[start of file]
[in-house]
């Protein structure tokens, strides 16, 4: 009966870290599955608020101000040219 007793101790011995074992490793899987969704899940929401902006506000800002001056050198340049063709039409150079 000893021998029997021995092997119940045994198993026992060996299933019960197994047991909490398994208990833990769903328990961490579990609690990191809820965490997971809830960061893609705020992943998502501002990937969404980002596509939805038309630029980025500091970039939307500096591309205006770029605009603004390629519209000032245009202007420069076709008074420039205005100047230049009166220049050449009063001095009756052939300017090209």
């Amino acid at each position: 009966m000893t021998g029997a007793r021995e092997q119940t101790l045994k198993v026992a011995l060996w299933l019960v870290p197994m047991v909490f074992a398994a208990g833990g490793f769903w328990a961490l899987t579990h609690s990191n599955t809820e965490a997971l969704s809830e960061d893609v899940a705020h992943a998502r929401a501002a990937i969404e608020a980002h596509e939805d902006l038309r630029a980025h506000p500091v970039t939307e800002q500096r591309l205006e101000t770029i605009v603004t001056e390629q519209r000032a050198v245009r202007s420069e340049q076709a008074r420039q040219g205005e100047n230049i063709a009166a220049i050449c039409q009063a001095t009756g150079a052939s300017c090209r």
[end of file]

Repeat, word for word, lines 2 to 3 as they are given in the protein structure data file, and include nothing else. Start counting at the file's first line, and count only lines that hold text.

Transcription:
């Protein structure tokens, strides 16, 4: 009966870290599955608020101000040219 007793101790011995074992490793899987969704899940929401902006506000800002001056050198340049063709039409150079 000893021998029997021995092997119940045994198993026992060996299933019960197994047991909490398994208990833990769903328990961490579990609690990191809820965490997971809830960061893609705020992943998502501002990937969404980002596509939805038309630029980025500091970039939307500096591309205006770029605009603004390629519209000032245009202007420069076709008074420039205005100047230049009166220049050449009063001095009756052939300017090209």
């Amino acid at each position: 009966m000893t021998g029997a007793r021995e092997q119940t101790l045994k198993v026992a011995l060996w299933l019960v870290p197994m047991v909490f074992a398994a208990g833990g490793f769903w328990a961490l899987t579990h609690s990191n599955t809820e965490a997971l969704s809830e960061d893609v899940a705020h992943a998502r929401a501002a990937i969404e608020a980002h596509e939805d902006l038309r630029a980025h506000p500091v970039t939307e800002q500096r591309l205006e101000t770029i605009v603004t001056e390629q519209r000032a050198v245009r202007s420069e340049q076709a008074r420039q040219g205005e100047n230049i063709a009166a220049i050449c039409q009063a001095t009756g150079a052939s300017c090209r």